c) the aircraft is missing or is completely inaccessible.


Note 1.— For statistical uniformity only, an injury resulting in death within thirty days of the date of the accident is classified as a fatal injury by ICAO.

Note 2.— An aircraft is considered to be missing when the official search has been terminated and the wreckage has not been located.


  • Commercial air transport: an aircraft operation involving the transport of passengers, cargo or mail for remuneration or hire.

  • Aerial work: an aircraft operation in which an aircraft is used for specialised services such as agriculture, construction, photography, surveying, observation and patrol, search and rescue, or aerial advertisement.

  • General aviation: all civilian flying except scheduled passenger and cargo airlines, air taxi and aerial work operations. General aviation includes operation:

  • Above 2 250 kg: Business aviation (ICAO definition)

  • Below 2 250kg: Non-commercial business aviation e.g. owned aircraft operated for professional purposes; Pleasure flying;             Instructional flying; Air shows.


In only a few cases, injuries and fatalities on the ground are registered. These cases are included and attributed to the relevant aviation category.


In the various Eurobase tables, the dimension VICTIM has three positions:

  • INJ corresponds to persons that sustained minor injuries in an air accident.

Minor injuries can be considered as less than anything mentioned in the definition for serious injuries.

  • INJ_SRL corresponds to persons that sustained serious injuries in an air accident.

These are injuries which is sustained by a person in an accident and which:

a) requires hospitalisation for more than 48 hours, commencing within seven days from the

date the injury was received;

b) results in a fracture of any bone (except simple fractures of fingers, toes or nose);

c) involves lacerations which cause severe haemorrhage, nerve, muscle or tendon damage;

d) involves injury to any internal organ;

e) involves second or third degree burns, or any burns affecting more than 5 per cent of the body surface; or

f) involves verified exposure to infectious substances or harmful radiation.

  • KIL corresponds to persons which lost their lives in an air accident.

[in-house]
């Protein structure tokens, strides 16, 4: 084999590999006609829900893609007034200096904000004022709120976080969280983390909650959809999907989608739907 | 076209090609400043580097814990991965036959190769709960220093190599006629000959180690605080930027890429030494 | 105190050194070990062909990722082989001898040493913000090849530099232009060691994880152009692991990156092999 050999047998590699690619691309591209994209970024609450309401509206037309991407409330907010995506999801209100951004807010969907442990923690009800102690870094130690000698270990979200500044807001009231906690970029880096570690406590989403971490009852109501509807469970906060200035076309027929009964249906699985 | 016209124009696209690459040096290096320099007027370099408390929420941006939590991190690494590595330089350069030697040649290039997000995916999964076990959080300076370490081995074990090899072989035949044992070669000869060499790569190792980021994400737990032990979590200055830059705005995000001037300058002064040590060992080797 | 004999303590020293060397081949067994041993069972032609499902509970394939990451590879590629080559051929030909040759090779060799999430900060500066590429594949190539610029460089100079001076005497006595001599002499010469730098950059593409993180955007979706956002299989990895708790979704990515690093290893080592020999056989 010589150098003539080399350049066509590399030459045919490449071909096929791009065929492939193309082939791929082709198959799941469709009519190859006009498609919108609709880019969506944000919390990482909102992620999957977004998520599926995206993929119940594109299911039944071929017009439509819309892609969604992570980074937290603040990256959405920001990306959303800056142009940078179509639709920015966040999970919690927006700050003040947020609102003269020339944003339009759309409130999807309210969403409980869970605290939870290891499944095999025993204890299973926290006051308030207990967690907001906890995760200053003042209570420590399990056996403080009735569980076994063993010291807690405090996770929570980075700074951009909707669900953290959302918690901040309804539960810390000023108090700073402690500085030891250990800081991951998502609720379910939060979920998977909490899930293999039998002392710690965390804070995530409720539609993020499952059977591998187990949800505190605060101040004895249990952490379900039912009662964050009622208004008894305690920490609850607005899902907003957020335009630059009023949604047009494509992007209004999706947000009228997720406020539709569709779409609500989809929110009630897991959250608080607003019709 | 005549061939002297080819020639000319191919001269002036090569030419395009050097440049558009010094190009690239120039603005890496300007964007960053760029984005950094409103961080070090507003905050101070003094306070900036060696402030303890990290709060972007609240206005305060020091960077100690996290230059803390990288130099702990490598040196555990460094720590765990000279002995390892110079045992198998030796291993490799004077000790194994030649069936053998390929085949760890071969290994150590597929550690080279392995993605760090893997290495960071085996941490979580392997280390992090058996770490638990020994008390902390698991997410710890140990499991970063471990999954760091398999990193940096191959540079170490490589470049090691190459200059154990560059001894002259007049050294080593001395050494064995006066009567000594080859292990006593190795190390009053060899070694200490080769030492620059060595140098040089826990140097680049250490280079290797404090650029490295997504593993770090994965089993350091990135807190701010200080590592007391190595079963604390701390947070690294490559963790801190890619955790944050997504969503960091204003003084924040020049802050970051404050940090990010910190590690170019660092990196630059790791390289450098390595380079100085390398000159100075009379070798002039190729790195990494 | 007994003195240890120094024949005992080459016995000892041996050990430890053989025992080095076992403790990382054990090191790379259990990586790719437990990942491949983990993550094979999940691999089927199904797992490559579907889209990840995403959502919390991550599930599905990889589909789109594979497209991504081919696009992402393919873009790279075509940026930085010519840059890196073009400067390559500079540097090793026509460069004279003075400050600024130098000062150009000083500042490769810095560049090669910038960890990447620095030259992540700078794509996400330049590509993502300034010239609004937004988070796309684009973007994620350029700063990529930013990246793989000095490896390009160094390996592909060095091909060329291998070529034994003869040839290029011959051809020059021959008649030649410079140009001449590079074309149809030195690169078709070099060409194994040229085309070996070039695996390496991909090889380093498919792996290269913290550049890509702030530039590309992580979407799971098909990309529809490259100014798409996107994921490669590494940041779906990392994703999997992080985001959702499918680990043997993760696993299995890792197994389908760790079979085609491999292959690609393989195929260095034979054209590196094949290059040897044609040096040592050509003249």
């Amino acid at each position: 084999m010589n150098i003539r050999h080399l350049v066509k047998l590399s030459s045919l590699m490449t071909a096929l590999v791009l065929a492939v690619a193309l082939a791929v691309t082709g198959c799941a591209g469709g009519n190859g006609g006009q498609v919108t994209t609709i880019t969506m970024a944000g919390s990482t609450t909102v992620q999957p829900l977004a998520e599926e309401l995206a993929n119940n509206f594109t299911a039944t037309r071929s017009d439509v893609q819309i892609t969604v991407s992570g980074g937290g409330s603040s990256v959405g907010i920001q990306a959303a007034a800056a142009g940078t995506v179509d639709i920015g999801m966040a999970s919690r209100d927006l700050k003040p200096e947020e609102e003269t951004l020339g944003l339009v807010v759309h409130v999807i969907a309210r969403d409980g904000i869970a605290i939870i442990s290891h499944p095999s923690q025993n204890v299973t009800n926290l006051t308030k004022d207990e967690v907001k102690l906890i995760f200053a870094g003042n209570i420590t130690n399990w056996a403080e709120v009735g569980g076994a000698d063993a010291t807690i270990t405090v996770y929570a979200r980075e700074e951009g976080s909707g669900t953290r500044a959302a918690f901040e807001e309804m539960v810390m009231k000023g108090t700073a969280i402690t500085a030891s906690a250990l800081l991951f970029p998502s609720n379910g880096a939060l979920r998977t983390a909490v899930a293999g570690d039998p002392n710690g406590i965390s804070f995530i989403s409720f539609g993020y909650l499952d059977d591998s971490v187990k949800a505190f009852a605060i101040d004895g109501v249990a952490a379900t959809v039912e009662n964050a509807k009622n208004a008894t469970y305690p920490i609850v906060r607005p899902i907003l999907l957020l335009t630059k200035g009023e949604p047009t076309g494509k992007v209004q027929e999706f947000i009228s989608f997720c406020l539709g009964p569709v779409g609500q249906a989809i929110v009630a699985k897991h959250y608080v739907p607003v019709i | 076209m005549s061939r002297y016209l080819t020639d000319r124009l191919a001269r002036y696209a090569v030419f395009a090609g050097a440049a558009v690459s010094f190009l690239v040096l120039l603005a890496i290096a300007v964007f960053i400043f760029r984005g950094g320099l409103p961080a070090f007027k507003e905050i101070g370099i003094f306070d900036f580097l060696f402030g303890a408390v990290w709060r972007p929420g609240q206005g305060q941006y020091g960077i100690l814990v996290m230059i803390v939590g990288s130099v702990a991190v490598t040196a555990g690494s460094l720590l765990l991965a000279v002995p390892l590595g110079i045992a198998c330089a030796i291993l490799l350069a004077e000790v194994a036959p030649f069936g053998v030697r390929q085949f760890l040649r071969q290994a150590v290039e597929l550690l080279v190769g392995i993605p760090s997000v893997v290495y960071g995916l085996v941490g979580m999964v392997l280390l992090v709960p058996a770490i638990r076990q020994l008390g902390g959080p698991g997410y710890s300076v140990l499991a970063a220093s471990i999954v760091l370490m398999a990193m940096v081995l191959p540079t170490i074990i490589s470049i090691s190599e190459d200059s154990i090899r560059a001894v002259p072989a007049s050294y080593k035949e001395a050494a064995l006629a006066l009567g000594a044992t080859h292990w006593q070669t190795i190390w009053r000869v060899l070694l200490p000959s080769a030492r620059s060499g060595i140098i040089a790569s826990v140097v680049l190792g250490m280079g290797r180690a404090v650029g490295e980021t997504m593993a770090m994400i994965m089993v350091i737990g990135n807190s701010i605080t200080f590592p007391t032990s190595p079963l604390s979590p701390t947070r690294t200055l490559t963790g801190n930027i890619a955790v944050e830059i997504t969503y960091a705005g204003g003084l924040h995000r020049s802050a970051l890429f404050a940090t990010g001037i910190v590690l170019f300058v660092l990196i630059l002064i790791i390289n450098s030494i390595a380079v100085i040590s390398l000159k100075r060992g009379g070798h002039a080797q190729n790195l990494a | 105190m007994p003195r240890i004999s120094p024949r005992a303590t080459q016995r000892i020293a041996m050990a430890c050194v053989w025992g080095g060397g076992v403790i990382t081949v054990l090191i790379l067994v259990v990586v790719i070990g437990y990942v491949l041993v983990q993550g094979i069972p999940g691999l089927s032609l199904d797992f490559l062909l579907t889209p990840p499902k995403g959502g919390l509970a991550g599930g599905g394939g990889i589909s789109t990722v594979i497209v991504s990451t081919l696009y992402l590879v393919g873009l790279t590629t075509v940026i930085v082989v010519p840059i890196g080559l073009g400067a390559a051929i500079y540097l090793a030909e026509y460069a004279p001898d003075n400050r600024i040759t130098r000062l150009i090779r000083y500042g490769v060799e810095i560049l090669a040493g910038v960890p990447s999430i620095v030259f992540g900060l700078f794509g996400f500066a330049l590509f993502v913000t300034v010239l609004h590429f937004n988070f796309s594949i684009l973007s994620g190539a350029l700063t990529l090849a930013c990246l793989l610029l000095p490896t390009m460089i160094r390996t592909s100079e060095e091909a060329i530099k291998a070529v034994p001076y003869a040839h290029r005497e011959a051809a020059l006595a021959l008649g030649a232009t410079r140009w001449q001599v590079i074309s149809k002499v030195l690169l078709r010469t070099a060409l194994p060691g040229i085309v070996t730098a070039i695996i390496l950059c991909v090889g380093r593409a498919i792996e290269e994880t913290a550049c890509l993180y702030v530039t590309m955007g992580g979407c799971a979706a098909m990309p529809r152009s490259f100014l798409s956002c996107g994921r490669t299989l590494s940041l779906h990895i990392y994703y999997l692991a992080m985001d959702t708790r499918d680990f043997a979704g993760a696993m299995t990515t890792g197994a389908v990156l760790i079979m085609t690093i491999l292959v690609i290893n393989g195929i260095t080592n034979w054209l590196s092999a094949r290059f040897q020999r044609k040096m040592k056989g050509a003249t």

An injury which is sustained by a person in an accident and which results in his death within 30 days of the date of the accident.

The dimension C_REGIS (country of registration of aircraft) contains the position

  • NEASA: the aircraft is not registered in any of the EASA Member States, but the accident occurred in one of the countries listed. EASA does not investigate accident data of non-EASA registered aircraft outside the territories of EASA Member States.

The dimension GEO (country where the accident occurred) contains the position

OTH: the accident did not occur in one of the EASA Member States but elsewhere in the world but it involved an aircraft registered in one of the EASA Member States.

3.5. Statistical unit

The data used in the domain are collected by the national data providers at accident level and made available and sent to the EASA.

3.6. Statistical population

All accident occurrences recorded by the responsible national authorities.

3.7. Reference area

The EASA countries cover the 28 EU Member States plus Iceland, Liechtenstein, Norway and Switzerland

3.8. Coverage - Time

For Commercial Air Transport and General aviation above 2250 kg maximum take-off mass, data are available from 1990 onwards.

For the Aerial work and General Aviation under 2250 kg maximum take-off mass, the first reference year is 2006. Data prior to 2006 for these categories are less reliable.

3.9. Base period

Not available.

4. Unit of measure Top

The unit of measure is the number of persons that have been sustained minor or serious injuries or that were killed in air accidents.

5. Reference Period Top

Data is initially collected by the competent national authorities of the EASA Member States at accident level. Data are made available to the EASA where both EASA and the Network of Analysts (NoA) provide a formal process to analyse safety data at a European Level.

Data in Eurobase are available on annual basis.

6. Institutional Mandate Top
6.1. Institutional Mandate - legal acts and other agreements

Basis for the activities of the EASA is Regulation (EC) No 216/2008 of the European Parliament and of the Council of 20 February 2008 on common rules in the field of civil aviation and establishing a European Aviation Safety Agency, and repealing Council Directive 91/670/EEC, Regulation (EC) No 1592/2002 and Directive 2004/36/EC.

Accident data appear in the Annual Safety Review published by EASA, as required by Article 15(4) of the above-mentioned Regulation (EC) No 216/2008.

6.2. Institutional Mandate - data sharing

Article 15 (1) of the Regulation (EC) No 216/2008 mentions: The Commission, the Agency and the national aviation authorities shall exchange any information available to them in the context of the application of this Regulation and its implementing rules. Entities entrusted with the investigation of civil aviation accidents and incidents, or with the analysis of occurrences, are entitled to access to that information.


Accident data is obtained from Agency databases comprised of data from ICAO, EASA Member States, Eurocontrol and the aviation industry.

Data included in the Annual Safety Review come from a variety of different sources, covering accident and serious incident data as well as contributions from national aviation authorities, Eurocontrol, EUROSTAT, Ascend and the ICAO Safety Indicators Study Group.

7. Confidentiality Top
7.1. Confidentiality - policy

The Regulation (EC) No 216/2008 stipulates the need to limit the dissemination of information to what is strictly required for the purpose of its users, in order to ensure appropriate confidentiality of that information (article 15 (2b)).